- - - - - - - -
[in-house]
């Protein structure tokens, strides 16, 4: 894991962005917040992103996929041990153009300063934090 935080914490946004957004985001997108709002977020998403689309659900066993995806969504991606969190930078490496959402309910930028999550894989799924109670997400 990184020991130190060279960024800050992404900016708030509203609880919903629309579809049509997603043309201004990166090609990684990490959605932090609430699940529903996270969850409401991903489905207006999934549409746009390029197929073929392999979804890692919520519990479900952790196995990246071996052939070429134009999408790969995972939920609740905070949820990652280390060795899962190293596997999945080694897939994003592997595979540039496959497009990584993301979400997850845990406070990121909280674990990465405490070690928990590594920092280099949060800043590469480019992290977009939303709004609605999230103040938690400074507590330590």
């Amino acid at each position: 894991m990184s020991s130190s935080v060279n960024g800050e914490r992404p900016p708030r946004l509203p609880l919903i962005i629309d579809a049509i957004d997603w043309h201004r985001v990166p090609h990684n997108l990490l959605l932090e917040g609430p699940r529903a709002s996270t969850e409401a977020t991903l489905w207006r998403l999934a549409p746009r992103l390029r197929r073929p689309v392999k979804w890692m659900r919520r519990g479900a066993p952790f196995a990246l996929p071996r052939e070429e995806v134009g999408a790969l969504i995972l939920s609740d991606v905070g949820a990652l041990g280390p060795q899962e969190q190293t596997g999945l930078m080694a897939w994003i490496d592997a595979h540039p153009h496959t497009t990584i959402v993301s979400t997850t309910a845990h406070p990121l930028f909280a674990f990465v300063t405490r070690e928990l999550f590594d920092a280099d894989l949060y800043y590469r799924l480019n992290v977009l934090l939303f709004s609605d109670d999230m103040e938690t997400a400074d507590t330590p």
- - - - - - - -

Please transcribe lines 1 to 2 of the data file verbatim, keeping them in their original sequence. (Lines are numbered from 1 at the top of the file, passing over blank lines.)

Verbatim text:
[in-house]
């Protein structure tokens, strides 16, 4: 894991962005917040992103996929041990153009300063934090 935080914490946004957004985001997108709002977020998403689309659900066993995806969504991606969190930078490496959402309910930028999550894989799924109670997400 990184020991130190060279960024800050992404900016708030509203609880919903629309579809049509997603043309201004990166090609990684990490959605932090609430699940529903996270969850409401991903489905207006999934549409746009390029197929073929392999979804890692919520519990479900952790196995990246071996052939070429134009999408790969995972939920609740905070949820990652280390060795899962190293596997999945080694897939994003592997595979540039496959497009990584993301979400997850845990406070990121909280674990990465405490070690928990590594920092280099949060800043590469480019992290977009939303709004609605999230103040938690400074507590330590």